Summer Mulching. An even temperature around the roots and a steady supply of moisture
in the soil are all important to growing plants. A mulch, applied in early summer after hot weather begins, tends to maintain these conditions as well as to control harmful weeds.
Mulch materials suitable for summer use are numerous, and the choice will often depend on which is most easily or most economically obtainable. Among kinds commonly used are tobacco stems, peat moss, buckwheat hulls, salt marsh hay, straw, strawy manure, coarse compost, and leaves (preferably Oak or Beech or a mixture of various kinds, although Pine needles form an excellent mulch beneath Pine trees and around really acid soil plants). Sawdust may also be used, in which case an application of a fertilizer containing nitrogen should be made at the same time. Pebbles, gravel or rock chips are employed as mulch materials in rock gardens. Flat stones are sometimes used around individual difficult to grow plants that revel in a cool root run.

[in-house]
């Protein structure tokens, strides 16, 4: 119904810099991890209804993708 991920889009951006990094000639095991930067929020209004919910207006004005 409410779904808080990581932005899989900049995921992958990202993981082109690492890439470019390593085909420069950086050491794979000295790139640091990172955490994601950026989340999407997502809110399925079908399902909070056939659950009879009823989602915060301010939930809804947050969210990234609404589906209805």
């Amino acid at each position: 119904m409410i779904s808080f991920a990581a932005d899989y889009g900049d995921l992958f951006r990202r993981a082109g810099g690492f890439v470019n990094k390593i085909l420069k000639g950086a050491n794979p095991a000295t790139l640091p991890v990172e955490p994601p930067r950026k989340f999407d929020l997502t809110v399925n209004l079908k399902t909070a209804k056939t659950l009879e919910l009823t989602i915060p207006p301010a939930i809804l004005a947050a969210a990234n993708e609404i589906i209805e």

Newly planted trees and shrubs benefit from being mulched immediately after planting. This practice conserves soil moisture, promotes root growth and reduces the likelihood of the plants' suffering from lack of moisture during their first summer.